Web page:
While there are plenty boutique arcades and bars across the world that are home to old Asteroids cabinets, and private collectors who own working versions of Centipede, they account for barely a drop in the ocean of the total number of arcade cabinets manufactured in the 1970s and 80s.
We'd like to think those machines that aren't being used are gathering dust, but that's an optimistic fantasy. The truth is, they've been crushed, smashed, torn to pieces and sometimes even set on fire.
This great piece by Scott Patterson takes a look at the disposal practices of arcade vendors, who when faced with a surplus of cabinets after the arcade market crashed, took drastic measures to clear storage floorspace.
Many machines were gutted for useful parts such as monitors and coin doors then had their cabinets smashed, burned or taken to a landfill. Others were left to rot in abandoned warehouses, sheds or fields.
This practice actually still continues today. Me and a friend came across an antique store a few years ago that had obtained a few trailers of early eighties machines. Thinking they had no value they left the open trailers outside and smashed up entire machines until they'd filled their dumpsters. By the time we got there, we found pieces of games such as Donkey Kong Junior and Centipede in the trash and the machines still in tact had been rained on so much they were falling apart.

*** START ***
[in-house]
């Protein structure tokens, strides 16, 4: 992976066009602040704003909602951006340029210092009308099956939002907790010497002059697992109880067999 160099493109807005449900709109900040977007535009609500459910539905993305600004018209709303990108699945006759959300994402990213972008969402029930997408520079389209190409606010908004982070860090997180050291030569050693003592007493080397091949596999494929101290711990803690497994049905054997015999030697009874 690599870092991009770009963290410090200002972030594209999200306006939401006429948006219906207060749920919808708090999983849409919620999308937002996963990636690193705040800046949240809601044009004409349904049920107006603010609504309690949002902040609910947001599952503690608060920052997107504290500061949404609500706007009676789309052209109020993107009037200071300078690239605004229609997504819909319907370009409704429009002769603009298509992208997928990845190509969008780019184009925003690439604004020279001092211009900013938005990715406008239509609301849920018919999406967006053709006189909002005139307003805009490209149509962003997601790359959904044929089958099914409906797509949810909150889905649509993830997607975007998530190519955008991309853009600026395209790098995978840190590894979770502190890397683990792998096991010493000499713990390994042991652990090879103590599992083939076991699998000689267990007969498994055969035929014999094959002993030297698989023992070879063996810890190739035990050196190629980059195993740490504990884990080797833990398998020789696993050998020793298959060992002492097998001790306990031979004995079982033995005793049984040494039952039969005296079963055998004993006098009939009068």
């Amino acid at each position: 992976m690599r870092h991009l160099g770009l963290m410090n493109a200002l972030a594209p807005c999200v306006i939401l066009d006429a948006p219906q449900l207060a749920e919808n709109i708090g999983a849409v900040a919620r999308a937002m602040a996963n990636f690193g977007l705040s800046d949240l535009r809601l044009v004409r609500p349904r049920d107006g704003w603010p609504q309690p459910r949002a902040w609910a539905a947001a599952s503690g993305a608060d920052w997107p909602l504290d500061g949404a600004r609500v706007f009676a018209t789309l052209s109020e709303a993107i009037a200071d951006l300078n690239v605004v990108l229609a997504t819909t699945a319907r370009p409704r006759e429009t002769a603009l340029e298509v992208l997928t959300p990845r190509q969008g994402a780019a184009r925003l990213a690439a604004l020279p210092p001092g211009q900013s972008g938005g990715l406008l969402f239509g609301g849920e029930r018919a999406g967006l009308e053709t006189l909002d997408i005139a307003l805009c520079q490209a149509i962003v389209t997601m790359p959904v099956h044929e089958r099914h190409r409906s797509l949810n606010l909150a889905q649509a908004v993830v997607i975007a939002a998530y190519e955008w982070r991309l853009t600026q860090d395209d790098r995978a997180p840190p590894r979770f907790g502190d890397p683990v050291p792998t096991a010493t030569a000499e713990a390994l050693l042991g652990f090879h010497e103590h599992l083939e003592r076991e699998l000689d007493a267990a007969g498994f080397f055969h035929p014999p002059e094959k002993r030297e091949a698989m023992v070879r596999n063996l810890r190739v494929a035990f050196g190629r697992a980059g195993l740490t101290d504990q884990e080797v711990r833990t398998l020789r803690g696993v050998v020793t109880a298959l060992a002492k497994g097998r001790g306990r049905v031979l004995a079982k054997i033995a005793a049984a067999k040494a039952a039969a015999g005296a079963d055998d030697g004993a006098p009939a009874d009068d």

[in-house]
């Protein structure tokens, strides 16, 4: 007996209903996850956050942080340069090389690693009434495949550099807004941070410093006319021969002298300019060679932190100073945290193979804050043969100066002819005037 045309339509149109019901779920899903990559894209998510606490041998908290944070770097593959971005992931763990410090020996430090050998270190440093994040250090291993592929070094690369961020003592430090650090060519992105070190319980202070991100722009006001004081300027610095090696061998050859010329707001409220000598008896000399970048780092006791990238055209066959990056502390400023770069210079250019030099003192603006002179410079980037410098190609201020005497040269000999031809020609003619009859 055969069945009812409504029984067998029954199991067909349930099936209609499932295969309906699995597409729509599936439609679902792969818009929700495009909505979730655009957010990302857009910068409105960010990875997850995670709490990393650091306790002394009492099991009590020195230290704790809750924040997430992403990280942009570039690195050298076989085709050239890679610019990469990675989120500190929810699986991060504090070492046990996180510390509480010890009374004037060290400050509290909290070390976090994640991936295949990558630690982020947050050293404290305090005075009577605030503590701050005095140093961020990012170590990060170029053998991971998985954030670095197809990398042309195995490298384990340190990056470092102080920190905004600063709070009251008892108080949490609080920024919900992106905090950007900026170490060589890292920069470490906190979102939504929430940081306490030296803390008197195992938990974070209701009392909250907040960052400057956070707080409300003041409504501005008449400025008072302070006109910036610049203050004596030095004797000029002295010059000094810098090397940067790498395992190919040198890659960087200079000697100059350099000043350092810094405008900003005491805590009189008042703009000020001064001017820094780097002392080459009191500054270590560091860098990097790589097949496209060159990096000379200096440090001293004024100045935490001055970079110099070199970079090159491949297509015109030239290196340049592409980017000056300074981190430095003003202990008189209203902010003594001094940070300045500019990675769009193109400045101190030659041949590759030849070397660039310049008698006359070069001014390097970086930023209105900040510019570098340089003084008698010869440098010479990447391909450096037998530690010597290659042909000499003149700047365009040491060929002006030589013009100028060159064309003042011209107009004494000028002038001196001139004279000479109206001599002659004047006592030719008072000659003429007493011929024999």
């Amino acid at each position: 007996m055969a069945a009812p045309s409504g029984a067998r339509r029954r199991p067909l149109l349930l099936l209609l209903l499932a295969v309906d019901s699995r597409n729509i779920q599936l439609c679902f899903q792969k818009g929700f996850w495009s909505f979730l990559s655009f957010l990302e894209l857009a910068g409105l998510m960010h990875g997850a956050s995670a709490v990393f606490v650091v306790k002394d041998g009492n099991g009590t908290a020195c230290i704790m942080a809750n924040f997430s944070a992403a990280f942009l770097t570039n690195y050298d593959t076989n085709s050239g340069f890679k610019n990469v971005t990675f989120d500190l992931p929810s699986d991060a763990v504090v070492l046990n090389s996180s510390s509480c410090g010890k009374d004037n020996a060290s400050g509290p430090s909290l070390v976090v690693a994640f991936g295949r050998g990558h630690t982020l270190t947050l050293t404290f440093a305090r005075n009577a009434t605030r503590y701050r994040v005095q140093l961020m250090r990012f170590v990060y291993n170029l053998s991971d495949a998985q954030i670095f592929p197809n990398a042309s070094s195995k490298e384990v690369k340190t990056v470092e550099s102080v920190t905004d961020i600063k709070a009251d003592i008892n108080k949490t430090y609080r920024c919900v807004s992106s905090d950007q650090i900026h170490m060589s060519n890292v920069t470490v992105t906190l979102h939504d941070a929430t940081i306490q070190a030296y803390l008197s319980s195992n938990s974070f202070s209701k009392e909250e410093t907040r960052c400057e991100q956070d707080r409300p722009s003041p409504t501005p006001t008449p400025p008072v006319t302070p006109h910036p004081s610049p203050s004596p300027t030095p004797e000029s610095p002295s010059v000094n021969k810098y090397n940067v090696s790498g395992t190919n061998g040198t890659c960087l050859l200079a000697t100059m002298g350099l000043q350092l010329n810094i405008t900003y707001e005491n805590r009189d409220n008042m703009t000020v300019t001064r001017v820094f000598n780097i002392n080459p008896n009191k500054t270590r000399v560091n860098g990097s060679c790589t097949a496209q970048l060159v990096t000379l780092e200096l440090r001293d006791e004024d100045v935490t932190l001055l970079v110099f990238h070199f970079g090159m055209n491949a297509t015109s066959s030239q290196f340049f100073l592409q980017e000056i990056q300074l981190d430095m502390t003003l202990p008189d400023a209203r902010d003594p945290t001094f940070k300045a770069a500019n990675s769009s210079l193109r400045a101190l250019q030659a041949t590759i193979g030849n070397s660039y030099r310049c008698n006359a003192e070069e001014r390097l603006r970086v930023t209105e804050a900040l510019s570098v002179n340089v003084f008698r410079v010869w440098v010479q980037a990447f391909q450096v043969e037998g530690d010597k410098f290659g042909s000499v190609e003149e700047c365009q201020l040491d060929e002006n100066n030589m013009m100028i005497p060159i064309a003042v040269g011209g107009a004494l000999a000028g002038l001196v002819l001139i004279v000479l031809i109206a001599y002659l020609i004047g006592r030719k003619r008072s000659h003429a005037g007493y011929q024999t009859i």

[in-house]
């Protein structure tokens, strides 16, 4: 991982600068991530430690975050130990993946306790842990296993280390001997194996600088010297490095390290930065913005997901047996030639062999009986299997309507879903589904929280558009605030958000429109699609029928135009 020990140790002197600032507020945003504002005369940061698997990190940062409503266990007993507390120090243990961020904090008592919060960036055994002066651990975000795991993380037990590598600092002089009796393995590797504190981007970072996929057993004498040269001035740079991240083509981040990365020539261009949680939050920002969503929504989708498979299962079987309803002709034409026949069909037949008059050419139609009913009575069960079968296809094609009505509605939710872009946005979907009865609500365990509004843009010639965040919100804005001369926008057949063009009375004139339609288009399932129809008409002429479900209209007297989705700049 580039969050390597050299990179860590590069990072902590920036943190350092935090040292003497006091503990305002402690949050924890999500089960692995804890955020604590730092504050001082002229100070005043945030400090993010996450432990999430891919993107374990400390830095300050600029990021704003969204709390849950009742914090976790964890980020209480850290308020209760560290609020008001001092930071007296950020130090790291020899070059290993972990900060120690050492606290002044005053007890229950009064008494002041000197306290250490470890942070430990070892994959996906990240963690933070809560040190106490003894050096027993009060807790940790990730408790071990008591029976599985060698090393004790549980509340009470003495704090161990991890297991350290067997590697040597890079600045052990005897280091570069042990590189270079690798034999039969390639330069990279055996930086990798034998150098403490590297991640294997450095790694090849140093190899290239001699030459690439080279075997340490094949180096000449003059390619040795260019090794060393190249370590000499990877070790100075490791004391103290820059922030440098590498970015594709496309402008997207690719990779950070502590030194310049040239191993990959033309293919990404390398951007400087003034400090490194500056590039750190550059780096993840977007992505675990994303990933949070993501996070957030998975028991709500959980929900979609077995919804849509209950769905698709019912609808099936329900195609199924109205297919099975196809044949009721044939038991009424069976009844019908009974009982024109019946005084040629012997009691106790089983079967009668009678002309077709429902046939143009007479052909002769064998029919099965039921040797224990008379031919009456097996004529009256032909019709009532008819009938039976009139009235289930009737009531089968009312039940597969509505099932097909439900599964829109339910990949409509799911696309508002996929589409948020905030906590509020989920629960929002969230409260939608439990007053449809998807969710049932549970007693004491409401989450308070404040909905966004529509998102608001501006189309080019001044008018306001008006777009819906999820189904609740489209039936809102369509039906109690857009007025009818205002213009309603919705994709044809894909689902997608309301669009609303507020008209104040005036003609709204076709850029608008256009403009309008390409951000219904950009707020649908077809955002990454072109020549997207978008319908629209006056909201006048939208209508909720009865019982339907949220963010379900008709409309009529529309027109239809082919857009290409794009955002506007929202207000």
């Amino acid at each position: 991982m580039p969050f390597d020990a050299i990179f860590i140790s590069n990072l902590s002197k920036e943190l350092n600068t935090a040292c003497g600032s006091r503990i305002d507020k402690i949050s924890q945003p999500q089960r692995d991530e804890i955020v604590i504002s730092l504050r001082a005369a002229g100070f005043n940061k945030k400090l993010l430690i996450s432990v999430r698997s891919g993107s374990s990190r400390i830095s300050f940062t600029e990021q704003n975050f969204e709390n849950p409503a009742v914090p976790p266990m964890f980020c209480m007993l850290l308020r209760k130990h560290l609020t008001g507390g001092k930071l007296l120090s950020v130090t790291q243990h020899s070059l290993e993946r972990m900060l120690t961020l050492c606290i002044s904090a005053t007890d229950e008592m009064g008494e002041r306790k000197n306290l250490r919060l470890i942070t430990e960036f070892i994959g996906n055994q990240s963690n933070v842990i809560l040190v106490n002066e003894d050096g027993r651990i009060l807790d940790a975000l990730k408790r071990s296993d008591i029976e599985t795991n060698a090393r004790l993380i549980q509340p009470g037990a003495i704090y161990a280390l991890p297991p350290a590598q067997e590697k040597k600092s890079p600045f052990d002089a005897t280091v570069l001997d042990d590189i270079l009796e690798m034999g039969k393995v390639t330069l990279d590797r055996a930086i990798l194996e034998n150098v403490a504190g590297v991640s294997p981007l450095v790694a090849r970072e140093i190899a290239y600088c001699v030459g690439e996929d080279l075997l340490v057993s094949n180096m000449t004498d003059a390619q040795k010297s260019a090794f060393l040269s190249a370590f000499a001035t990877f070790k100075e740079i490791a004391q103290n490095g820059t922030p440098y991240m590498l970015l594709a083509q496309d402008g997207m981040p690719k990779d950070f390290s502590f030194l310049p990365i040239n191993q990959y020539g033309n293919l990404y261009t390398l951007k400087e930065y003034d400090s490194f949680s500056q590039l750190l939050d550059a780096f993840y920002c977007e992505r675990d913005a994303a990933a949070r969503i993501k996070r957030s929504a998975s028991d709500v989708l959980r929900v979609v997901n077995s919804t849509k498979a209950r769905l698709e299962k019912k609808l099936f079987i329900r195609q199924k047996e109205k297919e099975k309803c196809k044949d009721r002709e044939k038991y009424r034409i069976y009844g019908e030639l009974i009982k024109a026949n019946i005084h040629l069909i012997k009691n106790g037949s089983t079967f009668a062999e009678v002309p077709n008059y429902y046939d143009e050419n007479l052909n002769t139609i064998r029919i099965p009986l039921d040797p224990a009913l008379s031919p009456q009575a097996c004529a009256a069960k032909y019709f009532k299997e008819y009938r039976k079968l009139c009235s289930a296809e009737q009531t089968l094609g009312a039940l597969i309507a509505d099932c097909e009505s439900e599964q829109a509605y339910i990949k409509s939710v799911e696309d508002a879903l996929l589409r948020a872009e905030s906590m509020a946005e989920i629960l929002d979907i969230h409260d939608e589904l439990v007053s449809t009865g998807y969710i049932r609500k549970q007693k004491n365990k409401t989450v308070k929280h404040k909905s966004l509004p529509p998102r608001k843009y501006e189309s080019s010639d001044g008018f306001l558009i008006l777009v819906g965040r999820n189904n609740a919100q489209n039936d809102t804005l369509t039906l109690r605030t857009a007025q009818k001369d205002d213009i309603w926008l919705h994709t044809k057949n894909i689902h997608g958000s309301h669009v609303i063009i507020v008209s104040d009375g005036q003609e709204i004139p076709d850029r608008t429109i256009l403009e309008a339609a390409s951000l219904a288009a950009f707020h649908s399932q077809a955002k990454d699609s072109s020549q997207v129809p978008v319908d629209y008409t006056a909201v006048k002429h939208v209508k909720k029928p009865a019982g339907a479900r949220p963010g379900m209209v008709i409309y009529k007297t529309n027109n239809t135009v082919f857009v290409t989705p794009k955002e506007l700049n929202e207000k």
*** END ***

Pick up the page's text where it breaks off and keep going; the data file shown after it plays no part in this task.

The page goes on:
While there are hobbyists who restore classic machines scattered across the country, it is commonplace for them to use several machines to complete one full restoration, trashing the rest.
Those with an interest in just what's become of the arcade games of generations past should definitely check out the full piece.
Arcade Classics: What happened to them all? [Examiner]
Total Recall is a look back at the history of video games through their characters, franchises, developers and trends. You'll find Total Recall stories every Tue-Fri between 1am -2am Eastern.